The use of electronic health records can reduce the costs of outpatient care

Study shows EHRs save money on outpatient care

Use of electronic health records can reduce the costs of outpatient care by roughly 3 percent, compared to relying on traditional paper records.

That's according to a new study from the University of Michigan that examined more than four years of healthcare cost data in nine communities. The "outpatient care" category in the study included the costs of doctor's visits as well as services typically ordered during those visits in laboratory, pharmacy and radiology.

The study is groundbreaking in its breadth. It compares the healthcare costs of 179,000 patients in three Massachusetts communities that widely adopted electronic health records and six control communities that did not. The findings support the prevailing but sometimes criticized assumption that computerizing medical histories can lead to lower healthcare expenses.

"To me, this is good news," said Julia Adler-Milstein, an assistant professor in the U-M School of Information and School of Public Health who led the study. "We found 3 percent savings and while that might not sound huge, if it could be sustained or even increased, it would be a substantial amount.

"That said, when we talk about cost savings, it does not mean that the costs went down, but that the costs did not go up as quickly in the intervention communities. This suggests that adopting electronic records helped slow the rise in healthcare costs."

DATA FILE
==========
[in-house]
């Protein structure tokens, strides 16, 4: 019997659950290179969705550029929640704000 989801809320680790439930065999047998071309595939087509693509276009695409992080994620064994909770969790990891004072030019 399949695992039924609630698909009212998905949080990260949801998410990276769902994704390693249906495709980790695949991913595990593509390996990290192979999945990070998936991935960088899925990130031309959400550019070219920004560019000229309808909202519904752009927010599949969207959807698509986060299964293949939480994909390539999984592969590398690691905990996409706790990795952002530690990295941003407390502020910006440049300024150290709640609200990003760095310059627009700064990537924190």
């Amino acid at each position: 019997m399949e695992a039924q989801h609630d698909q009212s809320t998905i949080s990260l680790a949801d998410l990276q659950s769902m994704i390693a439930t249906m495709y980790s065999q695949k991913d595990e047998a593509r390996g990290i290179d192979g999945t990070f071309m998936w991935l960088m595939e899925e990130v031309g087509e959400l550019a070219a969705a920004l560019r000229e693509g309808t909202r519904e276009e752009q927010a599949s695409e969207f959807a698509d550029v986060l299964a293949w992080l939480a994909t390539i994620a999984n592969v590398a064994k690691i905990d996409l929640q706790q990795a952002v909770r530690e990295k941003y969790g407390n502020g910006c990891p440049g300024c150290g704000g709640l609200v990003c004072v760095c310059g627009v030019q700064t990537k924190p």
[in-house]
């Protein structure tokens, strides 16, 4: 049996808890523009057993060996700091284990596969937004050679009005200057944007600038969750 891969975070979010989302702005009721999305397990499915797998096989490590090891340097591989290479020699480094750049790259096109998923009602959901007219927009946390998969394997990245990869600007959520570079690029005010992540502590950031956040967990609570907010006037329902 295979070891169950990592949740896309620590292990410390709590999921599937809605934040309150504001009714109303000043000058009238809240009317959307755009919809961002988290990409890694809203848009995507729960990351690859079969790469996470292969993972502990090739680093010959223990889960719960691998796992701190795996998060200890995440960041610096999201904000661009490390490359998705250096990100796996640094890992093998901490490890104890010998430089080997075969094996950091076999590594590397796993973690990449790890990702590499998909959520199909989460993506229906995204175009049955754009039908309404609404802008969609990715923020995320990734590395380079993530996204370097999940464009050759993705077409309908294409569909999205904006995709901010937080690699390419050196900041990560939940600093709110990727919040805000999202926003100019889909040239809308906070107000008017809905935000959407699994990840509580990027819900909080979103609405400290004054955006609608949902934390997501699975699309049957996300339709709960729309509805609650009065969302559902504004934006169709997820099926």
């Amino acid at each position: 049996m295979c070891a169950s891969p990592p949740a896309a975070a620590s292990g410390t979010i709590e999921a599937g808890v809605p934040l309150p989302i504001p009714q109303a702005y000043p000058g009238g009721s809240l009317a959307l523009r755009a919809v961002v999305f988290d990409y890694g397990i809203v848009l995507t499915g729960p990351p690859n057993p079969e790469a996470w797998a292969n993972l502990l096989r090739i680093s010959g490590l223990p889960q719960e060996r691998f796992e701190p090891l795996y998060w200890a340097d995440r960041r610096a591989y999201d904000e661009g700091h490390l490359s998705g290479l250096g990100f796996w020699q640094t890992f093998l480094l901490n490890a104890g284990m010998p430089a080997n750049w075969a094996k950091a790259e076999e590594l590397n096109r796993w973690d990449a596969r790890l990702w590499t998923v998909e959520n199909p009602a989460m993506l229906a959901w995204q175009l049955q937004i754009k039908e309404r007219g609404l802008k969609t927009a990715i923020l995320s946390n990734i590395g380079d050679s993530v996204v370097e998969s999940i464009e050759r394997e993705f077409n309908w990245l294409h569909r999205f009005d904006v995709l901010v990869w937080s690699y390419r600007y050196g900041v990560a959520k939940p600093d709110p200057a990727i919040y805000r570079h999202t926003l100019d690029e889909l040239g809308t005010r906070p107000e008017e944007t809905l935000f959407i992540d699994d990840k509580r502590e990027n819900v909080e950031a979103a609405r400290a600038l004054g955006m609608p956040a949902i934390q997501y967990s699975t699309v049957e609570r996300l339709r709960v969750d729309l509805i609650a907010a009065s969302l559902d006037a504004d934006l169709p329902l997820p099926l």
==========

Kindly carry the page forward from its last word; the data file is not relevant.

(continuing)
"I think our findings are significant because we provide evidence to support the use of taxpayer dollars to invest in electronic health records," Adler-Milstein said. "We really have not had compelling evidence that proved that they would save money. It was assumed, but there are a lot of skeptics. This study helps clarify whether there are cost savings and what the magnitude of those are in the near-term."

The study, "Effect of Electronic Health Records on Health Care Costs: Longitudinal Comparative Evidence from Community Practices," is published in the July 16 edition of Annals of Internal Medicine. The research was funded by the Massachusetts eHealth Collaborative.

Tags: 

The Usability People work with you on improving the Usability of Healthcare IT.

For expert 2015 ONC Safety-enhanced Design (aka Usability) evaluation of your EHR: contact The Usability People

The Usability People

Together we may save a life! #SafeHealthIT